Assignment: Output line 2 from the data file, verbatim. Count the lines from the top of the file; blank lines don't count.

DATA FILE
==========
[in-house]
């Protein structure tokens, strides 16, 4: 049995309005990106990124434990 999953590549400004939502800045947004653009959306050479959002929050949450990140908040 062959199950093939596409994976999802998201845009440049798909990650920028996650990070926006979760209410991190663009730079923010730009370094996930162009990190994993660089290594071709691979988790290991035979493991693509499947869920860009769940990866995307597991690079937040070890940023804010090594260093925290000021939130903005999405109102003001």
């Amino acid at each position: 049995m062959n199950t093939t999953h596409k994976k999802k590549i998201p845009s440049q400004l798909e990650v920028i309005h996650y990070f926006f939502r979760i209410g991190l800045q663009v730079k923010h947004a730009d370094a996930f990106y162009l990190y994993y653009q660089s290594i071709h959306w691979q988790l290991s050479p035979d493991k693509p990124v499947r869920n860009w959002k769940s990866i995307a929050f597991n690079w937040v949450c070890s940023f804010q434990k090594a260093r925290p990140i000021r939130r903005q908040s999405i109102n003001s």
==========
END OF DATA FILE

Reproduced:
């Protein structure tokens, strides 16, 4: 049995309005990106990124434990 999953590549400004939502800045947004653009959306050479959002929050949450990140908040 062959199950093939596409994976999802998201845009440049798909990650920028996650990070926006979760209410991190663009730079923010730009370094996930162009990190994993660089290594071709691979988790290991035979493991693509499947869920860009769940990866995307597991690079937040070890940023804010090594260093925290000021939130903005999405109102003001």